And it’s a great example of optimizing existing infrastructure for important new uses.

You now have 20 years of real success to look back on

With many exciting tasks!

But although there is still a lot of work to be done, I am satisfied with the progress.

We made infrastructure a key priority.

What drives me is the realization that we can only build a stronger economy by investing in our infrastructure.

If we want to build a strong, thriving economy for the 21st century

Then we need the infrastructure to support it.

And the government must lead by example.

And we have to create the right climate for companies to invest.

Research has shown that our gross domestic product (GDP) could have increased 5% each year between 2000 and 2010 if our infrastructure were comparable to that of other leading global economies.

Therefore, despite the need to address the deficit, we have prioritized vital capital investments.

Of course, the infrastructure generates short-term benefits when it is built, improved or maintained.

It requires materials and services, creating jobs along the supply chain.

And I said that Eurotunnel has 830 direct jobs and 3,000 indirect jobs in the UK.

But the long-term effects are far more significant.

New or improved infrastructures can give people access to more and better jobs.

It can improve the choice, price and quality of goods and services for consumers and contribute to raising the standard of living.

And it can enable companies to interact with a larger number of other companies.

In short, it supports economic growth.

It is impossible to exaggerate this point.

The only way to build a stronger economy that will last.

The only way to improve the standard of living ..

that companies invest and that a significant part of these investments should flow into infrastructure.

You at Eurotunnel are a shining example of private investment.

So what are we doing as a government to ensure that our road and rail, digital and energy networks are among the best in the world?

Well, we offer high-level planning.

Helped with local planning.

And most importantly, they worked on funding.

In the area of ​​high-level planning, we published the first National Infrastructure Plan in 2010

And we’ve updated it every year since then.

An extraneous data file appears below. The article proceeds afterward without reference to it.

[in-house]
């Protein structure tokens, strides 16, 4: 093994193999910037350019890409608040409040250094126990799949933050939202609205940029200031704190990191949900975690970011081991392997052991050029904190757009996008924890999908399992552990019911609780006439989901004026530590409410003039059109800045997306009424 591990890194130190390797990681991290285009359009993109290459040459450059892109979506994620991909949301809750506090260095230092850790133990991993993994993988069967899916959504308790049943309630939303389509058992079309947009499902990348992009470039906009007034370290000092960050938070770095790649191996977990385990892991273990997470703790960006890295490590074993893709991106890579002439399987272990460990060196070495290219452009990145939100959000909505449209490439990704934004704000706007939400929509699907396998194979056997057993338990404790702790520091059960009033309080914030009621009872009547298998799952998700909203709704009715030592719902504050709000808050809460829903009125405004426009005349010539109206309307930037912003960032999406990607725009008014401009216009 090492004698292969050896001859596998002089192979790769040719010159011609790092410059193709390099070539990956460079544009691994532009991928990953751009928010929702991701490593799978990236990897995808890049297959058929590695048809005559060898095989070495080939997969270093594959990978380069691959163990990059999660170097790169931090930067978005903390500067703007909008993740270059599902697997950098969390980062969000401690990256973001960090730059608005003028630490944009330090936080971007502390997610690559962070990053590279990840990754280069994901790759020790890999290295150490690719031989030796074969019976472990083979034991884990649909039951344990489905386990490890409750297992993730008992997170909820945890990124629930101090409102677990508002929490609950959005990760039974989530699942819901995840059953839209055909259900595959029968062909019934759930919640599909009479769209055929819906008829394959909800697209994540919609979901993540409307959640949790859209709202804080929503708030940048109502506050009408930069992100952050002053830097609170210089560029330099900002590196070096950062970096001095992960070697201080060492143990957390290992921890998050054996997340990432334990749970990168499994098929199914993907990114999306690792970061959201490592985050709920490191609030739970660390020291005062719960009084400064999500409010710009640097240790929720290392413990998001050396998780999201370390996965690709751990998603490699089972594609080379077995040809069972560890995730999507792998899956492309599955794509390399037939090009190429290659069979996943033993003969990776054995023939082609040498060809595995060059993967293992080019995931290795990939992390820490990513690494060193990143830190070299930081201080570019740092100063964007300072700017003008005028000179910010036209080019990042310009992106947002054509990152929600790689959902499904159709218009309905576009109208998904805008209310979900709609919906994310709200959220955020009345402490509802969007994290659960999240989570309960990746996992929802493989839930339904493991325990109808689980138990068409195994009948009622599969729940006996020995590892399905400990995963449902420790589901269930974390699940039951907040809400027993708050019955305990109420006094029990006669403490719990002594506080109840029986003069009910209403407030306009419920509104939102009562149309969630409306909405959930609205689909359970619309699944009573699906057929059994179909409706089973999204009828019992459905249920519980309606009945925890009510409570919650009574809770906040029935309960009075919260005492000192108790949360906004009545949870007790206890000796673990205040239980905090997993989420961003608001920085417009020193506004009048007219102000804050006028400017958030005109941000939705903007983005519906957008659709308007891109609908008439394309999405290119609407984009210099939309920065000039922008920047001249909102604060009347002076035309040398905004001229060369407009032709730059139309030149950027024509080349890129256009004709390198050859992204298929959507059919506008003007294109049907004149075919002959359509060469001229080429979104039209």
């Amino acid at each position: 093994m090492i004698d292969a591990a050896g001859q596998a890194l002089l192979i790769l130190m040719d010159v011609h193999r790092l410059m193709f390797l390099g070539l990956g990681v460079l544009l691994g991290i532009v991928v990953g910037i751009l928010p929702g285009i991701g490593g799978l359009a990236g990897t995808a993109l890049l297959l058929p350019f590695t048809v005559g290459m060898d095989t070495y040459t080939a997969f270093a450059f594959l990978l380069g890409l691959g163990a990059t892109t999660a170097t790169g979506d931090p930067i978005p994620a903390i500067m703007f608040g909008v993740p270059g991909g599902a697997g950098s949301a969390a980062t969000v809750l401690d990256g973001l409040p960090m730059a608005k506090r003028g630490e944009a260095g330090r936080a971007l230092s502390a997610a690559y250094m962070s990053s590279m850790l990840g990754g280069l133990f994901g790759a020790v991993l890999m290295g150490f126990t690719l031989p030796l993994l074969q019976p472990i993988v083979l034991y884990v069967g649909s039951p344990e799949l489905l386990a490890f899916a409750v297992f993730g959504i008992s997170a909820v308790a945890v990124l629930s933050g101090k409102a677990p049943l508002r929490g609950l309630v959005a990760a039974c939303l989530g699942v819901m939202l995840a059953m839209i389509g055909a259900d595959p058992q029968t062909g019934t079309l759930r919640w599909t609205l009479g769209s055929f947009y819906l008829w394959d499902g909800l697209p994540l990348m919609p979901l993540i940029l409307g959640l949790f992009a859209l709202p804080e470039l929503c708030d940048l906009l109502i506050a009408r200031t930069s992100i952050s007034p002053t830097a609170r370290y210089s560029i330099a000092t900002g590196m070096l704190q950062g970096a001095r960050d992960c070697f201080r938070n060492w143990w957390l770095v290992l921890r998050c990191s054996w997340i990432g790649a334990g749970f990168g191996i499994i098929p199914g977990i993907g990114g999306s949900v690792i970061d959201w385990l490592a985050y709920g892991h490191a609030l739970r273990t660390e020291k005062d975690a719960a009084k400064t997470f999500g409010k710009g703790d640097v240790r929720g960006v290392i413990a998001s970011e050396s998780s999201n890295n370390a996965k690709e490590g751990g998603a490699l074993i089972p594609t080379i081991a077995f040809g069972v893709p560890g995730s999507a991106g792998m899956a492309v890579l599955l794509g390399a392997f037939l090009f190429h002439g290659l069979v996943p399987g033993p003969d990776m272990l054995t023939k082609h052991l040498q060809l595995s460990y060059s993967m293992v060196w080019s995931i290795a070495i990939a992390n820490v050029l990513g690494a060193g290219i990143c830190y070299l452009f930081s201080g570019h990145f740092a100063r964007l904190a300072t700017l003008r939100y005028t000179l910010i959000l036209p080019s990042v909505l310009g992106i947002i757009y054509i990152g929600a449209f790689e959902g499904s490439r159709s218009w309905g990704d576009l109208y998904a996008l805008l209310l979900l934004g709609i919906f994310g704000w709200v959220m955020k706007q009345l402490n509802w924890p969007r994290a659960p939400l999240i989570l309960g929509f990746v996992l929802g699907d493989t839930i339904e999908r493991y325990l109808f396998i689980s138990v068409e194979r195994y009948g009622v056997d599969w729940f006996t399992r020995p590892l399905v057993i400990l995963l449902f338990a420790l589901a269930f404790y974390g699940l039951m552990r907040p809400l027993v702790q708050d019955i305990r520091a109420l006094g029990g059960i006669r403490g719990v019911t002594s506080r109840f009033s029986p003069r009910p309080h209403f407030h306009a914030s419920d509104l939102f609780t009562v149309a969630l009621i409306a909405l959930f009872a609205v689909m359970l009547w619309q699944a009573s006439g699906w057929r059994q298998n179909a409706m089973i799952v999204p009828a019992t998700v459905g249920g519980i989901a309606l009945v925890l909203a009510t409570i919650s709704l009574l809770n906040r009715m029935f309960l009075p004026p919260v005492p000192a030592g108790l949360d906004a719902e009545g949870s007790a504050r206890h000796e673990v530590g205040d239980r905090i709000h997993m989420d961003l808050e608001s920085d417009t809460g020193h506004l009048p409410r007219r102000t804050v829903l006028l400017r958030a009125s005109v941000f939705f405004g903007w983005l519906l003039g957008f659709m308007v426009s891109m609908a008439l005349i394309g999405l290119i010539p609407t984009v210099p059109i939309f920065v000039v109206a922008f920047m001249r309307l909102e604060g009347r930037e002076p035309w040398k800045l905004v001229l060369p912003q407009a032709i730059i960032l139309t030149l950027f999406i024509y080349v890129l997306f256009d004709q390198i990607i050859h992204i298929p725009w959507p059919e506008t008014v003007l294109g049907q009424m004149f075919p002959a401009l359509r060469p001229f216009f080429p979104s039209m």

This document provides our analysis of the infrastructure the UK needs and our strategy for delivering it.

And we’re also publishing an infrastructure pipeline

Which serves as a prospectus for investors:

  • Identification of the most important infrastructure requirements for the coming decades
  • and warn us of supply chain capacity bottlenecks to ensure we are well equipped to meet our infrastructure needs

For example, and from my point of view, this example seems particularly relevant. Analysis of the pipeline shows that significant new tunnel capacities are required to realize key projects such as HS2 and Thames Tideway Tunnel. Together with Crossrail, the government has invested in a new tunneling academy to ensure that we build these key competencies to meet demand.

In local planning, the planning system was committed to speeding up and rationalizing.

And among other reforms in this area, we opened a new planning court just this month.

This is a special court that examines judicial reviews of large infrastructure projects

This prevents them from being held up by frustrating delays.

In 2011, when a motion reached the final hearing

It would take a little over a year on average.

This time will be halved under the new planning court.

In terms of funding, as I said earlier, the government is also prioritizing public investment in infrastructure, including High Speed ​​2.

Incidentally, I was very happy to travel to Folkestone on the HS1 this morning.

Another example of an infrastructure that enables economic growth.

I urge every critic or opponent of HS2 to look at the success of HS1.

But as a government, they also helped kick-start major privately funded infrastructure projects

By providing financial guarantees through our UK Guarantee Program to get them off the ground.

This plan has helped pave the way for the Mersey Gateway Bridge, on which construction will begin immediately.

And guarantees also support the conversion of coal to biomass at the Drax power plant

And the extension of the Northern Line to Battersea.

And earlier today, the State Secretary for Energy and Climate Change